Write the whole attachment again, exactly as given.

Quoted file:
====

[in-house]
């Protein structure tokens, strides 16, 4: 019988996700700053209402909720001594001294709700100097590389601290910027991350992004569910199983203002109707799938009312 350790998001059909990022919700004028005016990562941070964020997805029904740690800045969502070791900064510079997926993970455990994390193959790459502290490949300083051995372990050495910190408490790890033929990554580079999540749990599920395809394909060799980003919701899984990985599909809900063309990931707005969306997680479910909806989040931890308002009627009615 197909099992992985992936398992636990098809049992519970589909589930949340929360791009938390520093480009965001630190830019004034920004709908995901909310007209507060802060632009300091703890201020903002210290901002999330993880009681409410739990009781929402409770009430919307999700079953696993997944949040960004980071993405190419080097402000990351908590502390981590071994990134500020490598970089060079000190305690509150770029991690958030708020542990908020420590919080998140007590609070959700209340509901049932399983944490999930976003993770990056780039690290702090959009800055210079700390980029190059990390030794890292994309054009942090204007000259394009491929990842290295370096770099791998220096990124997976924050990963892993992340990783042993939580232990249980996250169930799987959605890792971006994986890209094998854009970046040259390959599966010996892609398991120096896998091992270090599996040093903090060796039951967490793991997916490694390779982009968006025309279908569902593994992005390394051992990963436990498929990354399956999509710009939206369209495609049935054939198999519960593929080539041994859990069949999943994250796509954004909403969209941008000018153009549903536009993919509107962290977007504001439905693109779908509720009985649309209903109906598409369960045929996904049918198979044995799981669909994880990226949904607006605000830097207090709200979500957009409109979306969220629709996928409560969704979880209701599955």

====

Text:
[in-house]
């Protein structure tokens, strides 16, 4: 019988996700700053209402909720001594001294709700100097590389601290910027991350992004569910199983203002109707799938009312 350790998001059909990022919700004028005016990562941070964020997805029904740690800045969502070791900064510079997926993970455990994390193959790459502290490949300083051995372990050495910190408490790890033929990554580079999540749990599920395809394909060799980003919701899984990985599909809900063309990931707005969306997680479910909806989040931890308002009627009615 197909099992992985992936398992636990098809049992519970589909589930949340929360791009938390520093480009965001630190830019004034920004709908995901909310007209507060802060632009300091703890201020903002210290901002999330993880009681409410739990009781929402409770009430919307999700079953696993997944949040960004980071993405190419080097402000990351908590502390981590071994990134500020490598970089060079000190305690509150770029991690958030708020542990908020420590919080998140007590609070959700209340509901049932399983944490999930976003993770990056780039690290702090959009800055210079700390980029190059990390030794890292994309054009942090204007000259394009491929990842290295370096770099791998220096990124997976924050990963892993992340990783042993939580232990249980996250169930799987959605890792971006994986890209094998854009970046040259390959599966010996892609398991120096896998091992270090599996040093903090060796039951967490793991997916490694390779982009968006025309279908569902593994992005390394051992990963436990498929990354399956999509710009939206369209495609049935054939198999519960593929080539041994859990069949999943994250796509954004909403969209941008000018153009549903536009993919509107962290977007504001439905693109779908509720009985649309209903109906598409369960045929996904049918198979044995799981669909994880990226949904607006605000830097207090709200979500957009409109979306969220629709996928409560969704979880209701599955």